Step 6: Return to Point O. Drawing straight down again from point O, parallel to the vertical edge of the paper, mark the distance from the nape of the neck to the waist. I have a trick for finding the nape of my neck: Tip your head back as far as it will go, and rest two fingers on your neck where the back of the head and the back of the neck meet. Don’t force them into the crevice, just rest them there so that the tops of your fingers are touching your head and the bottoms are on your neck. Lift your head again, and your middle finger will be on your nape. The waist is the smallest point of the torso, and can be found by tying a narrow strip of elastic snuggly around your waist and bending your body- the elastic will roll to the narrowest part of your torso, your waist. Measure along the spine between these two points. Mark the endpoint of this new line point E.

*If you need to estimate the nape to waist measurement, you can get it from the bust measurement. Add or subtract 0.4cm to 41cm for each 4cm of bust above or below 88cm e.g. for a 100cm bust, you will add 1.2cm to 41cm and arrive at 42.2cm*

Step 7: Square off as shown below. Mark the corner point F.

Square off
Step 8: The Neck. Go back to point O, and measure across 1/5th of the neck measurement (taken around the neck at the nape) minus 0.2cm. Mark this point G. You need not connect points O and G, but if you choose to, draw the line lightly, as it will need to be erased later.

*If you need to estimate the neck measurement, you can get it from the bust measurement. Add or subtract 1cm to 37cm for every 4cm increment above or below 88cm and make a note of the measurement*

Step 9: Using the French Curve, draw a shallow curve from points A to G. This is your back neckline edge.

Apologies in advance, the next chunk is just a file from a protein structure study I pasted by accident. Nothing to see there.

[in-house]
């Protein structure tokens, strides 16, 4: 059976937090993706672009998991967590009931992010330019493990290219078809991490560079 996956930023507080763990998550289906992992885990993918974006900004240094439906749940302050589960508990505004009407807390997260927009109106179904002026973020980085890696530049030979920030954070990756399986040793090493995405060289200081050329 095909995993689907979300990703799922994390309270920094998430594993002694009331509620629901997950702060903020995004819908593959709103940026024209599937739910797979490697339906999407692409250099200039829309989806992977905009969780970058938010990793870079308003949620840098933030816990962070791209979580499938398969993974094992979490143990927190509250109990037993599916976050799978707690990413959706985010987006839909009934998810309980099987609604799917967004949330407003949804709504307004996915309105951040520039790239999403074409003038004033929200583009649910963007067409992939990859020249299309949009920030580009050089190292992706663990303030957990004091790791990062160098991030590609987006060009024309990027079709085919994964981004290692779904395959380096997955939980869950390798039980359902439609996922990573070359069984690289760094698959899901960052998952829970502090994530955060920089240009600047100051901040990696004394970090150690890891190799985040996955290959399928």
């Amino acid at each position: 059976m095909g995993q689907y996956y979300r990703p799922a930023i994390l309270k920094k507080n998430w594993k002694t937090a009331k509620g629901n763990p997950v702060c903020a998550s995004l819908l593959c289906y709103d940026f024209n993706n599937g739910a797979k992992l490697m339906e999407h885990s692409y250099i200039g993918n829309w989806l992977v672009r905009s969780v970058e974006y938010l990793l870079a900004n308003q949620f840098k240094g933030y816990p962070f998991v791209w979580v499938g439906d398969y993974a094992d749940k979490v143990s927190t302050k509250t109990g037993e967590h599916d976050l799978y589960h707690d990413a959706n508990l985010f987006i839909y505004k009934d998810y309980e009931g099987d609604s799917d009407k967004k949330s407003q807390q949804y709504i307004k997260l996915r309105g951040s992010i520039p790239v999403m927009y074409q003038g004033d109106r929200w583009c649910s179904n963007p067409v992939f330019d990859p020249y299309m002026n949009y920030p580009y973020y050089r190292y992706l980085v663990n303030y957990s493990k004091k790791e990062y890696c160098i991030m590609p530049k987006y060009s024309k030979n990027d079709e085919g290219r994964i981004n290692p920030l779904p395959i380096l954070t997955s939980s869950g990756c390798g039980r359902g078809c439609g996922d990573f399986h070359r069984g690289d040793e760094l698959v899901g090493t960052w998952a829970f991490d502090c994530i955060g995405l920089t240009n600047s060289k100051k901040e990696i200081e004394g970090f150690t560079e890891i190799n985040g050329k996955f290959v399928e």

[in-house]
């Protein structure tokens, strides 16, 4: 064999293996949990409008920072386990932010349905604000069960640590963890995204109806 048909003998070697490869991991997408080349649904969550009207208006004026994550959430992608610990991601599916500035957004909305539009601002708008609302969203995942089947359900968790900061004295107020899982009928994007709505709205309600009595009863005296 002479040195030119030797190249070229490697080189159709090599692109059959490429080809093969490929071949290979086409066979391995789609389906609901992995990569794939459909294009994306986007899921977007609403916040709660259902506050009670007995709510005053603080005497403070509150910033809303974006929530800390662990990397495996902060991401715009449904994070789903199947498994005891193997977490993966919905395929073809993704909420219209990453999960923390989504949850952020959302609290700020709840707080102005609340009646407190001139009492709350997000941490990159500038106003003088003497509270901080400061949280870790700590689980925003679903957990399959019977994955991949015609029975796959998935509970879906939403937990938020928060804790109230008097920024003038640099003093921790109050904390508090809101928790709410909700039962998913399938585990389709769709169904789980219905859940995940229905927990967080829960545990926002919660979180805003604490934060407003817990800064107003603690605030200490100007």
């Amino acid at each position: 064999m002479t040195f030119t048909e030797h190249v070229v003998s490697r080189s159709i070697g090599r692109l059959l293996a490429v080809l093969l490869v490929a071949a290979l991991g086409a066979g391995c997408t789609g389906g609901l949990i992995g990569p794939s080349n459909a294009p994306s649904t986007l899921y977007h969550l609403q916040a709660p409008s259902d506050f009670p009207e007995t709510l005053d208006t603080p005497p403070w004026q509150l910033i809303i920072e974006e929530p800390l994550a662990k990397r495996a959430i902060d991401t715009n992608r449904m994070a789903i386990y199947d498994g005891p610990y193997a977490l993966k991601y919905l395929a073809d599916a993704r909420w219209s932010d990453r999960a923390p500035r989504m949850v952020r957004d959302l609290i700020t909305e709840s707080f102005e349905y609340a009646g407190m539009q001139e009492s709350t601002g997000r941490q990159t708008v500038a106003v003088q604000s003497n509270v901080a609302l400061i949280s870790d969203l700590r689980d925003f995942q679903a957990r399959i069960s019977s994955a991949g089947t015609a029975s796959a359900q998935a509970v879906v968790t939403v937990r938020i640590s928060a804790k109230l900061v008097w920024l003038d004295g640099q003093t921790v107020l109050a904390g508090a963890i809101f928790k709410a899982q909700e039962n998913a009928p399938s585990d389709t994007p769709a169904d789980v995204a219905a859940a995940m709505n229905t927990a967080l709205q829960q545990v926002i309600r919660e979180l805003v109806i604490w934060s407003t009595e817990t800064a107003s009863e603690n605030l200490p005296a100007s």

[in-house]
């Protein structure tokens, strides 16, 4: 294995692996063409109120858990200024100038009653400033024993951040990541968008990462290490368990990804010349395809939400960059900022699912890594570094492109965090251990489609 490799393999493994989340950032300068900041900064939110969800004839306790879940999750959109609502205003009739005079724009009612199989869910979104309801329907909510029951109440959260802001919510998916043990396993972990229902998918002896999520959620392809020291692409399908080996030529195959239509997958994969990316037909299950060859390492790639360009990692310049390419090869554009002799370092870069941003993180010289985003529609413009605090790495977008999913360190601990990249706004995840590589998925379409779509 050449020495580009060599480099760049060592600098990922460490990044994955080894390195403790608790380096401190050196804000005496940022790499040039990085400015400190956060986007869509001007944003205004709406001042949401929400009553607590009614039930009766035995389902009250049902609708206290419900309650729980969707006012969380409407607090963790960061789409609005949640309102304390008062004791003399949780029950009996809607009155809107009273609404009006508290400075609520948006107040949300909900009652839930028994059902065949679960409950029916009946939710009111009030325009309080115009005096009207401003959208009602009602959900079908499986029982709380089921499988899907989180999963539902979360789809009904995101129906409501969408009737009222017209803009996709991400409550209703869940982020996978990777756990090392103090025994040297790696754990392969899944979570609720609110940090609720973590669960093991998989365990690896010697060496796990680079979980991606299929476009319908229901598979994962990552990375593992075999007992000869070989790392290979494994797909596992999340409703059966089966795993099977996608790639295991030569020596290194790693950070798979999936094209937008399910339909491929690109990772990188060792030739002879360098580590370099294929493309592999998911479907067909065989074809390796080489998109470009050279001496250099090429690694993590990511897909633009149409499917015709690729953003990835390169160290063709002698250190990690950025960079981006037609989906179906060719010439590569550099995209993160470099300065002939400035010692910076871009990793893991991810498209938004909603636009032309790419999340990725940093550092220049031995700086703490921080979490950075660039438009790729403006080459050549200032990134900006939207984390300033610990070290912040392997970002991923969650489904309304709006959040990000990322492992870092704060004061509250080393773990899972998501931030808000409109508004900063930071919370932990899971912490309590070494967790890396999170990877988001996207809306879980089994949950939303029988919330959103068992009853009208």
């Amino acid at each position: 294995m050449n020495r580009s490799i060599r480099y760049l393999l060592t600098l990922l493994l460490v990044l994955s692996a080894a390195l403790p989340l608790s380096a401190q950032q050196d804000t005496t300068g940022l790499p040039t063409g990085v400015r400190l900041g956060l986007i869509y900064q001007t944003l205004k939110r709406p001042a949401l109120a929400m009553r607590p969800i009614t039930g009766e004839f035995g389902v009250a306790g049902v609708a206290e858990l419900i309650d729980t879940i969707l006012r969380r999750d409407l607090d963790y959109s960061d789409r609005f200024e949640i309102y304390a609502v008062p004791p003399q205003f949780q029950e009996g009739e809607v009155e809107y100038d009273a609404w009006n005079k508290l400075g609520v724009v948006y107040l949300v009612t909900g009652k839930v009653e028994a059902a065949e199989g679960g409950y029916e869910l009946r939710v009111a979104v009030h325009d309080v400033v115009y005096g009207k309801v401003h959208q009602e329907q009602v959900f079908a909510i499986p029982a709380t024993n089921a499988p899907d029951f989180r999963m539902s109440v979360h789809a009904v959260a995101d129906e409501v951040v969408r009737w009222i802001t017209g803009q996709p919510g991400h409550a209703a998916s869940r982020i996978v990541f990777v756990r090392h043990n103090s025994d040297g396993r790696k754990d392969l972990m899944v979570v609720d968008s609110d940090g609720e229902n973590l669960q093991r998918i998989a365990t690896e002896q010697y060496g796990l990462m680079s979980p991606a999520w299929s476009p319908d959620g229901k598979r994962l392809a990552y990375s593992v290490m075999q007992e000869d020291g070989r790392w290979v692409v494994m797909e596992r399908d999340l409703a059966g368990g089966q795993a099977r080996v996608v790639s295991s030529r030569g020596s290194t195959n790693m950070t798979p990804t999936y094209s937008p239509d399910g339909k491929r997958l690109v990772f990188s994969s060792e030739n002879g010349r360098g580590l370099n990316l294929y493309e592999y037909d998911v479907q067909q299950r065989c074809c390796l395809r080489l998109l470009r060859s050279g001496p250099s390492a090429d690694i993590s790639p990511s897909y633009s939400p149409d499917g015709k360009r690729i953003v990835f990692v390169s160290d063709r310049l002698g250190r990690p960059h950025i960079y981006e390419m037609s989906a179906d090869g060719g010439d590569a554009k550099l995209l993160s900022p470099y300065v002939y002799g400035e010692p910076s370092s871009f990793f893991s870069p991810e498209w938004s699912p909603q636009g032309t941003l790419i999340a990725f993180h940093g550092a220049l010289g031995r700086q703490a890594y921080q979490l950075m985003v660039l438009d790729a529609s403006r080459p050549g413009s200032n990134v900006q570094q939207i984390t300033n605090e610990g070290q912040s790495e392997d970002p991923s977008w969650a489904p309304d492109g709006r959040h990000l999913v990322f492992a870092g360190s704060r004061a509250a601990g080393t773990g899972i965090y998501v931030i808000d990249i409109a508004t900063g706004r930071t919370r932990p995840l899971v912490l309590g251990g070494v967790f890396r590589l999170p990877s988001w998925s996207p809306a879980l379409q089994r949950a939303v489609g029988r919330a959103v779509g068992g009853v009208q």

Constructing the back neck edge
Step 10: Returning to Point A. Measure down from point A 1/5th of the armscye measurement minus 0.7cm. Mark this point H. From Point H, draw a line perpendicular to the line OB that is half the distance of line BC (see illustration below).

Step 11: Shoulder Measurement. The shoulder measurement is somewhat tricky to get; you will probably need a second set of hands to help you out. To measure the shoulders, stretch the measuring tape from the base of neck to shoulder bone. Make a note of the measurement, as you will need it later. Now, with your ruler zeroed on point G, pivot your ruler until the distance you need to mark (Shoulder Measurement + 1cm) intersects with the line your drew in Step 10. Mark the intersection point I. (If you find that Line H is too short to accommodate your shoulder measurement, go ahead and extend line H out to fit. Remember, this sort of thing is based on averages and the “average” body structure, but in reality, not everyone conforms to that average).

*If you need to estimate the shoulder measurement, you can get it from the bust measurement. Add or subtract 0.25cm to 12.25cm for each 4cm of bust increment above or below 88cm. Shoulder measurements vary a lot from one individual to another*